“There's absolutely no legitimate law enforcement reason I know of to mention who the ballots were cast for: They were either dealt with properly or not properly," he said. “And if there's no good reason, it leaves only the most likely bad reason: that the identity of the candidate was revealed for partisan political purposes."

Some experts did not agree . Samuel Buell, a former federal prosecutor who is now a professor at Duke Law School, said Barr could argue that “any public announcement about a ballot investigation complies with [the memo] because the language is so broad."

Barr, he said, could say the “purpose" of the Pennsylvania announcement was not to affect the outcome of the election or support a particular candidate, but some other non-prohibited motivation like “protecting the vote."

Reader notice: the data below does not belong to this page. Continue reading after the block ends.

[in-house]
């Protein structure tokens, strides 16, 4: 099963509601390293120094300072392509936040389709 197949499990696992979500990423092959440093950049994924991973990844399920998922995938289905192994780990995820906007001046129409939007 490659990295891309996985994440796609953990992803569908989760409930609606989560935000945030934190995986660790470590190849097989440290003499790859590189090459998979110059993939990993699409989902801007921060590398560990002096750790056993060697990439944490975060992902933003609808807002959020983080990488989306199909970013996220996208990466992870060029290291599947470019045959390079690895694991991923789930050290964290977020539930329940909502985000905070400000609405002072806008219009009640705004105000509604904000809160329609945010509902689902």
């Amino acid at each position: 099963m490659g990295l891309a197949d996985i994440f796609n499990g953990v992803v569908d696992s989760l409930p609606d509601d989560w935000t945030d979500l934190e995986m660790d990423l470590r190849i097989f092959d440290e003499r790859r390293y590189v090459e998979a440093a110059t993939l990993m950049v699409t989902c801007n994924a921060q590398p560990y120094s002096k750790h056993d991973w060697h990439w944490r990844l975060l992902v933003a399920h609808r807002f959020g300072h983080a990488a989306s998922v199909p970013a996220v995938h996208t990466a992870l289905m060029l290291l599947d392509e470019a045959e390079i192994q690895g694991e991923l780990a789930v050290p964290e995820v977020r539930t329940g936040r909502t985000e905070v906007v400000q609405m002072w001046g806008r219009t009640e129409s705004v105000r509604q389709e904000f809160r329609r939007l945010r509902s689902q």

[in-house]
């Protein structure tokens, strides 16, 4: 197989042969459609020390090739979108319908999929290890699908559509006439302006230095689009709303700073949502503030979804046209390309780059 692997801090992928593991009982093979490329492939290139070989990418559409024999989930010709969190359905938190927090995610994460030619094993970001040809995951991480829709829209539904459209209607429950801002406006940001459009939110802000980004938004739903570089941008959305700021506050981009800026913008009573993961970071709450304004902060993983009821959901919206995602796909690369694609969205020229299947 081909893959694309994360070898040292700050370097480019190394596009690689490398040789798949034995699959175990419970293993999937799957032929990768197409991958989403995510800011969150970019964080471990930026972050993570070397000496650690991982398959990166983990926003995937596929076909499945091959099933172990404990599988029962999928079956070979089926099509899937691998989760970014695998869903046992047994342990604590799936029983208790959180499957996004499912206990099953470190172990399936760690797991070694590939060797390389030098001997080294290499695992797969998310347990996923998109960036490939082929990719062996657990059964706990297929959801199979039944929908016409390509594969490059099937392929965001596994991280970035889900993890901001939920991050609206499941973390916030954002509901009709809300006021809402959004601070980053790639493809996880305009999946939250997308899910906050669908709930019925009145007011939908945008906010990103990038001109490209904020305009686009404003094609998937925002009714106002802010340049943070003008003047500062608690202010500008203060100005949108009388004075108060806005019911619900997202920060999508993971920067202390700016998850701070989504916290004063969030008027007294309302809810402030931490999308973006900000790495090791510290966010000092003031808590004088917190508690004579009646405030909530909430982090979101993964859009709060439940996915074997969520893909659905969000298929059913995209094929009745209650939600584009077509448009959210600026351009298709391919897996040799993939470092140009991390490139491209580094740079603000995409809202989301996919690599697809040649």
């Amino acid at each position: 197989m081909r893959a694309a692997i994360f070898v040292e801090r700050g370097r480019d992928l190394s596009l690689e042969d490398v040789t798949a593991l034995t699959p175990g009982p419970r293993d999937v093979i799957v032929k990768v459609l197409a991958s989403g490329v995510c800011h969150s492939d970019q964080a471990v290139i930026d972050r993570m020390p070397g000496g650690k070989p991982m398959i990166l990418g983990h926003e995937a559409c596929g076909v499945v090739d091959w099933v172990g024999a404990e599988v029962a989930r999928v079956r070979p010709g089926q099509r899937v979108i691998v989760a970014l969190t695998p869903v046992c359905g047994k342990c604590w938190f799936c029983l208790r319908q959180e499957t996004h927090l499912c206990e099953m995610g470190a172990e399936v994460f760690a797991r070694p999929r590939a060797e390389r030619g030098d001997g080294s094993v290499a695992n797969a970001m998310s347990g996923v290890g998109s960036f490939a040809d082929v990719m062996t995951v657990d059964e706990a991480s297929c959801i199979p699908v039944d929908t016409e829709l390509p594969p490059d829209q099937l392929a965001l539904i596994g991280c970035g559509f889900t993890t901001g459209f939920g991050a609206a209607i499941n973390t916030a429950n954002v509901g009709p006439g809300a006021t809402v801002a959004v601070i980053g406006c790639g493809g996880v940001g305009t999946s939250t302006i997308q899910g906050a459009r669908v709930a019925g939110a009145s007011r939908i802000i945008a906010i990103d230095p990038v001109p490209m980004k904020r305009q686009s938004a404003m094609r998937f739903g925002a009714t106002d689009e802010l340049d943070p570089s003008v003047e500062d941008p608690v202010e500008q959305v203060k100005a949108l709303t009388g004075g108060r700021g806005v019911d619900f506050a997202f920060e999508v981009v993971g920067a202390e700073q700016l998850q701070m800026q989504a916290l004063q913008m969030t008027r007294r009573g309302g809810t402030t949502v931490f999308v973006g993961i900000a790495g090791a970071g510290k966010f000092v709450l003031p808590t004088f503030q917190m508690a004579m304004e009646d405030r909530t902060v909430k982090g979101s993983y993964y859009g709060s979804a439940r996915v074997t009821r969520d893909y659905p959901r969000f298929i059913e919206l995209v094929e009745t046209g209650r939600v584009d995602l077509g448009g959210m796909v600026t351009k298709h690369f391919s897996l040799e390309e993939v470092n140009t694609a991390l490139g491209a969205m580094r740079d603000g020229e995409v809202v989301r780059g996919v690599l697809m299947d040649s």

The Barr memo closelymirrored election-year guidance that previous attorneys general sent out under both the Obama and George W. Bush administrations. Barr himself said at his Senate confirmation hearings last year that the election policies were in place because the incumbent party has “their hands on the levers of the law enforcement apparatus of the country, and you do not want it used against the opposing political party."

Asked whether the Pennsylvania announcement ran afoul of the agency's election policies, Justice Department spokeswoman Kerri Kupec responded: “No." She declined to elaborate.

The U.S. attorney overseeing the case is David Freed, a former Republican nominee for Pennsylvania state attorney general who was nominated for his current role by Trump in 2017. In a publicly released letter, Freed said he was detailing initial findings despite an ongoing investigation “based on the limited amount of time before the general election and the vital public importance of these issues."

A second memo obtained by ProPublica, issued in August by Corey Amundson, chief of the DOJ's Public Integrity Section, was even more explicit.